OLYMPIA — The Senate's top Democrat will propose asking Washington voters to approve a capital gains tax on the wealthy to help pay for better schools and more affordable college.Senate Minority Leader Ed Murray of Seattle said this morning he will introduce a bill next week for a 5 percent excise tax on capital gains that would hit an estimated 3 percent of the state's population. It's an attempt to get what he called a “grand bargain” on education that would join reforms to the schools and provide the money to pay for it.
But the Republican-dominated coalition that controls the Senate has already denounced Democrats for the range of tax proposals they've introduced, including an income tax, which has been rejected repeatedly by voters.
“There's a steady flow of tax ideas coming out,” Senate Republican Leader Mark Schoesler of Ritzville said.
This despite the fact that Gov. Jay Inslee, a Democrat, has said he would veto new taxes if they come to him, Schoesler added.. .
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Murray said his proposal wouldn't need Inslee's support. Instead it would go to voters in November as part of a package that would guarantee the money raised would pay for all-day kindergarten, smaller class sizes for Grade 3 and under, and restore money to public universities that has been cut in recent years, forcing tuition to go up.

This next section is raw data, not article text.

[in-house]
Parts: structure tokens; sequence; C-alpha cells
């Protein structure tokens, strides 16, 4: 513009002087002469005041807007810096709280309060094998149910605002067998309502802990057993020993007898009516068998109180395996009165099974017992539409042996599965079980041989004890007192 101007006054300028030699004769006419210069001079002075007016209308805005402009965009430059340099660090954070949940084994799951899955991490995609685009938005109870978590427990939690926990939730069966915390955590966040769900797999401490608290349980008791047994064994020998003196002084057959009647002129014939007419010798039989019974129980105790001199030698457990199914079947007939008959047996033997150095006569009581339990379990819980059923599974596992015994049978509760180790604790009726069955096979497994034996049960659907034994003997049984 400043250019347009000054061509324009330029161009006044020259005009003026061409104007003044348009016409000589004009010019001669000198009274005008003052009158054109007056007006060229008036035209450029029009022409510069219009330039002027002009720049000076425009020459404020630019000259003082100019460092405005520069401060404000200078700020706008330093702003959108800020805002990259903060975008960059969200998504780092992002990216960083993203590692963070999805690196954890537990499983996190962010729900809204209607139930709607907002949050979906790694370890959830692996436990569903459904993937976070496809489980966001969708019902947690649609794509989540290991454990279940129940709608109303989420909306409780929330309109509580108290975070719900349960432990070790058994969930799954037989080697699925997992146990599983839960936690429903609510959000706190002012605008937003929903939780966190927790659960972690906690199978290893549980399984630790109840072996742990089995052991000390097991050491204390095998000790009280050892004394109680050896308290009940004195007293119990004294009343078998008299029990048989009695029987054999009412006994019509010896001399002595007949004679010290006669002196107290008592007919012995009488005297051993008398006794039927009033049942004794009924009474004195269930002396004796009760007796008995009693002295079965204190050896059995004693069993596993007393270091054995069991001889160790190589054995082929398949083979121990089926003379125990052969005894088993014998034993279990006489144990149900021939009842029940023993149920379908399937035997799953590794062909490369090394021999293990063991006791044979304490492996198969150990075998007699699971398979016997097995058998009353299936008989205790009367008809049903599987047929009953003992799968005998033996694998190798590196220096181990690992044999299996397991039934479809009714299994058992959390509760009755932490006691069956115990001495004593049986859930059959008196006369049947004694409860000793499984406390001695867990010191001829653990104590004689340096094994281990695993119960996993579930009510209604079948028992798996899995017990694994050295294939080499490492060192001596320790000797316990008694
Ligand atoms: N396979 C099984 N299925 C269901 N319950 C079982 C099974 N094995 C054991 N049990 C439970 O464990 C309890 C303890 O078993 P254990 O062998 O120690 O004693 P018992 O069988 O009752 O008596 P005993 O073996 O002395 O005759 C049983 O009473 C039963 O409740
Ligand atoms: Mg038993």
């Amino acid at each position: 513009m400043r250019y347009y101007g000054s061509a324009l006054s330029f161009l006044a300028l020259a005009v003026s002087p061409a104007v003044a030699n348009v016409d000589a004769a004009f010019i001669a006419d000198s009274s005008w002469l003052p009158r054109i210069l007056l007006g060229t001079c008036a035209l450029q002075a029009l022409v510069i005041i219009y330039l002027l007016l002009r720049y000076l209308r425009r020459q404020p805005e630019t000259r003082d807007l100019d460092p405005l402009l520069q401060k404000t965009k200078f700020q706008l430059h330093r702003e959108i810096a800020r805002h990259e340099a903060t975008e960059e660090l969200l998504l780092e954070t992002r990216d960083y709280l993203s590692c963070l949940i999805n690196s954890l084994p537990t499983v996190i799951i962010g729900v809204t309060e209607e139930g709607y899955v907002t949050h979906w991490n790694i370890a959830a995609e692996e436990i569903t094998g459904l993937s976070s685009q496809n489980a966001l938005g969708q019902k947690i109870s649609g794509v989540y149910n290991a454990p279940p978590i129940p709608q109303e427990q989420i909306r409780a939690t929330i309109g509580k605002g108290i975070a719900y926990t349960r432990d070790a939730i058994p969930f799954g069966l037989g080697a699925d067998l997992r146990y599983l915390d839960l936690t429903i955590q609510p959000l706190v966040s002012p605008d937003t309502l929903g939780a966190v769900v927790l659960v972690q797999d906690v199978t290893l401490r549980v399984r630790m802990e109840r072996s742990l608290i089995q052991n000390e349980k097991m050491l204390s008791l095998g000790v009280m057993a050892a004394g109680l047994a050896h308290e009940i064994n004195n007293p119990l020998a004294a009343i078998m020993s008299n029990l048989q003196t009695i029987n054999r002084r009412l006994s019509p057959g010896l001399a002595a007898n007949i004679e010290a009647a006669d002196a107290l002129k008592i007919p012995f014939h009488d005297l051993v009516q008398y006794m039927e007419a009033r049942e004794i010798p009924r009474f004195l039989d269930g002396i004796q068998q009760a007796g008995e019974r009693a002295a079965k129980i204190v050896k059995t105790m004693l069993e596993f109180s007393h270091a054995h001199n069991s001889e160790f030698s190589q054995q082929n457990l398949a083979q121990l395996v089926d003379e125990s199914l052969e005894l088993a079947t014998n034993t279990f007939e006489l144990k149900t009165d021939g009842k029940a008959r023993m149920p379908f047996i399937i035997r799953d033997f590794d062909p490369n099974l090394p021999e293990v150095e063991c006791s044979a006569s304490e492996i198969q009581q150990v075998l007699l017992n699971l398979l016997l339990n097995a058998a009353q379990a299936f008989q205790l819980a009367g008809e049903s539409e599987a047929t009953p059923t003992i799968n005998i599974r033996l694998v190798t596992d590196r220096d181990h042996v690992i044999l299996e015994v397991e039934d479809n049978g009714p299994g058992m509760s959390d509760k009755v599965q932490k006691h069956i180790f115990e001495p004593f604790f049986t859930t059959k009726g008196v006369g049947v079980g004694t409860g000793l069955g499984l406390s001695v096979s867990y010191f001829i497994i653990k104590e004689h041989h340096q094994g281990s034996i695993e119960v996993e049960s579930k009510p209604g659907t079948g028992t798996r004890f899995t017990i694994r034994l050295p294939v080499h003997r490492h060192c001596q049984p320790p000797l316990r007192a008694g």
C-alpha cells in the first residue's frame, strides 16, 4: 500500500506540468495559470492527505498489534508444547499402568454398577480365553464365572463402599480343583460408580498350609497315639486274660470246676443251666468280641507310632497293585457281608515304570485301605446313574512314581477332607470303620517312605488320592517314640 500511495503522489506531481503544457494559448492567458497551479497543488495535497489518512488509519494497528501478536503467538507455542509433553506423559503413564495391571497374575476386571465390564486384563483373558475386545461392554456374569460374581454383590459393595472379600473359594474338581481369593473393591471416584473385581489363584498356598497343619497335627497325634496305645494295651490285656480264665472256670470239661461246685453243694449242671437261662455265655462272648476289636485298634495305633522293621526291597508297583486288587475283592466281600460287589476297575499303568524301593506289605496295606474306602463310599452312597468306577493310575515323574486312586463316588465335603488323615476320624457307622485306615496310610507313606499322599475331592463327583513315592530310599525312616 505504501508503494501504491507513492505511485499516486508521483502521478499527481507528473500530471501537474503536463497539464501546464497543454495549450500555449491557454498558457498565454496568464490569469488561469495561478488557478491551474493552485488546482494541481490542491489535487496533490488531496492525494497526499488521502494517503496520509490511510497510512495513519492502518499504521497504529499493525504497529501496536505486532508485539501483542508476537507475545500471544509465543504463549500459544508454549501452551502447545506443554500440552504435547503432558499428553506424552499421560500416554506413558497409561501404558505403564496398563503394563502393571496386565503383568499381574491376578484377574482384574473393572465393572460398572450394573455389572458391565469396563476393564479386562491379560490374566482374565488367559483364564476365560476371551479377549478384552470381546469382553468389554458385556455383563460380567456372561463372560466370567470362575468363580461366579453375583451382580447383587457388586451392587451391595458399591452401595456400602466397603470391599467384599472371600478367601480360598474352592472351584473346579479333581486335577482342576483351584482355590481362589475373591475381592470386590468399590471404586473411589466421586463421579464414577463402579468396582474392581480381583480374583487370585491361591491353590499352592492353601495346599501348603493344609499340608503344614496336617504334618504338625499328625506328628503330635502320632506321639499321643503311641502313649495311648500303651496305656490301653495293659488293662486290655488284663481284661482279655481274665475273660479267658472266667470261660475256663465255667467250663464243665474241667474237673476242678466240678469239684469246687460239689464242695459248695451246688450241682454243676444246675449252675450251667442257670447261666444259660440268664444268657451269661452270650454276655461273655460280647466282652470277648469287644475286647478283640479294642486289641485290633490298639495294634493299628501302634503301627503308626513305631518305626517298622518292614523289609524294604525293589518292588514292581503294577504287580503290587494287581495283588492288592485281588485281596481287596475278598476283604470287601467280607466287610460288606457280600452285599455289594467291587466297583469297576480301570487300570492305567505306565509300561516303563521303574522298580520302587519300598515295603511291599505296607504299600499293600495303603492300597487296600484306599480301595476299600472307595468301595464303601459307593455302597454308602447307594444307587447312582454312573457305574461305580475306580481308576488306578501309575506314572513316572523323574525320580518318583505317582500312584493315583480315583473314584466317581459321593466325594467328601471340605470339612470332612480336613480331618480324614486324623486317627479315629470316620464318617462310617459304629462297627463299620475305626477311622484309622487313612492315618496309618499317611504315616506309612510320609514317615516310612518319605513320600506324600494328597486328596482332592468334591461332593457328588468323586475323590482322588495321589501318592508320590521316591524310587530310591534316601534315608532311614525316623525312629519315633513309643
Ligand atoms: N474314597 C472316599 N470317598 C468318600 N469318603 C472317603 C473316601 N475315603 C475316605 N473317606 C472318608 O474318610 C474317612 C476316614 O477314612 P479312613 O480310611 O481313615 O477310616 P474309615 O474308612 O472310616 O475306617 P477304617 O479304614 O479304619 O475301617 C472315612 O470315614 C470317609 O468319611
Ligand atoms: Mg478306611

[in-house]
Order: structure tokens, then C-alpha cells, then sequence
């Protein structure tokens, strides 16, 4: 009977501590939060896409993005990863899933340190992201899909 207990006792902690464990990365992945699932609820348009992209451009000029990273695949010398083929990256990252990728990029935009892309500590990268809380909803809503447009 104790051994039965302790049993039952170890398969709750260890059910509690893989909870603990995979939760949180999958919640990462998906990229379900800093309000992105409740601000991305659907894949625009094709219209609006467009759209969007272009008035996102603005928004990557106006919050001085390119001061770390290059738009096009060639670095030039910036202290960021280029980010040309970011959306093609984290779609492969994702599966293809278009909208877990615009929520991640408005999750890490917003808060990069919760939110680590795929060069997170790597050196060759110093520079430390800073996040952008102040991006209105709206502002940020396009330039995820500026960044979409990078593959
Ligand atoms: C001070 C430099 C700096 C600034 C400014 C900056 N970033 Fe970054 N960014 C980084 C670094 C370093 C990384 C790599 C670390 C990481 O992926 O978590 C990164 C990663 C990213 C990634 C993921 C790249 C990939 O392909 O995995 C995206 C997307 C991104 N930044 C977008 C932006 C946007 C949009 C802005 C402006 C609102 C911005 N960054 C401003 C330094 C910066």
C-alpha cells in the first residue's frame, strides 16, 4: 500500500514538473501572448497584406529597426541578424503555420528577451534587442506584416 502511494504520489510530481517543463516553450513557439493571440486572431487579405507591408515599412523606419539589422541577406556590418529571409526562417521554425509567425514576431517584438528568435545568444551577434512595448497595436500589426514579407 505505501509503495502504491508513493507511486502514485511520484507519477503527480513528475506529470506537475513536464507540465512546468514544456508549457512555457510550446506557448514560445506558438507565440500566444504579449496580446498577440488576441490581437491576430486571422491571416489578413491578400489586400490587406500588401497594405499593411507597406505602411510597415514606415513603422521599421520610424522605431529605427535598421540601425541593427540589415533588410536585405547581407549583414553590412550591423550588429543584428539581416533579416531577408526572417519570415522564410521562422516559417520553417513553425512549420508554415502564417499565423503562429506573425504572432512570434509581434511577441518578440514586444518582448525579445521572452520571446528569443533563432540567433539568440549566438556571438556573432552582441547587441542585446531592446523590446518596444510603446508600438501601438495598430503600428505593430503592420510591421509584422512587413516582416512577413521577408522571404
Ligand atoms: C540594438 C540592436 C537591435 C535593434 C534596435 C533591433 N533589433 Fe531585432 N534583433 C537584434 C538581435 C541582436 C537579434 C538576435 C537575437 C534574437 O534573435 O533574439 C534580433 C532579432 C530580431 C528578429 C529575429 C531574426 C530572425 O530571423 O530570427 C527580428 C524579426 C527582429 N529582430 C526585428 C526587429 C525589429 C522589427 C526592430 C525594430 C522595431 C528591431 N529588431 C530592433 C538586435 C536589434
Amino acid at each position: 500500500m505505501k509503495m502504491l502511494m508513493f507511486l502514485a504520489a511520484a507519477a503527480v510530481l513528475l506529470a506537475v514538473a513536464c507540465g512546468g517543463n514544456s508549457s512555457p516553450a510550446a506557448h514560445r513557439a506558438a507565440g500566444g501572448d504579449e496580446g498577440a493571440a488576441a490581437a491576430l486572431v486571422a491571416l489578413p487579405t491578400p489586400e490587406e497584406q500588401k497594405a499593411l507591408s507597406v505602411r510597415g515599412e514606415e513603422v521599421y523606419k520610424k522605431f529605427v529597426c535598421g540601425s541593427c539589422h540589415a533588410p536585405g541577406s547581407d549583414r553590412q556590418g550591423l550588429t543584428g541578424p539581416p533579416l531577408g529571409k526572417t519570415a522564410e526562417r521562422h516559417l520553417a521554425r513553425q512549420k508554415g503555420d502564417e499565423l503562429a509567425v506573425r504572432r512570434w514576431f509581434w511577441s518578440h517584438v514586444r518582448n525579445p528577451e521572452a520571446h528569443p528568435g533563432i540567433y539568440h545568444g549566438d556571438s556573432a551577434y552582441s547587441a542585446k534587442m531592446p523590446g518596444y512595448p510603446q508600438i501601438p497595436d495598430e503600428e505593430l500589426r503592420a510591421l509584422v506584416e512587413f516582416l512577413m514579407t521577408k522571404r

The Legislature faces orders from the state Supreme Court to do a better job of meeting what the state Constitution says is its paramount duty, basic education. While the court didn't put a dollar figure on that order, the estimated cost of meeting that mandate over the next two years is more than $1 billion.
Republicans are stressing reforms to public school programs the state controls, and using the estimated increase in state revenues from existing taxes. Senate Majority Leader Rodney Tom of Medina, a Democrat who joined with the chamber's Republicans to form the ruling coalition, said theyir goal is to “0 fundamentally change the system”.
Murray said the Legislature has approved reforms in recent years, but not paid for them because its budget was squeezed by the recession. Now it should couple reforms with newly dedicated revenue.
“This is the year for a grand bargain on education,” he said. The Legislature needs to find a “sweet spot” where reforms and revenue come together and if Republicans have a better proposal “I'm not wedded to this idea.”
The proposed tax would not apply to capital gains on the sale of a primary residence, and exclude the first $10,000 an individual earns in capital gains, or the first $20,000 for a couple. Other exclusions would include money from retirement savings and timber sales.
The bill is expected to be introduced next week.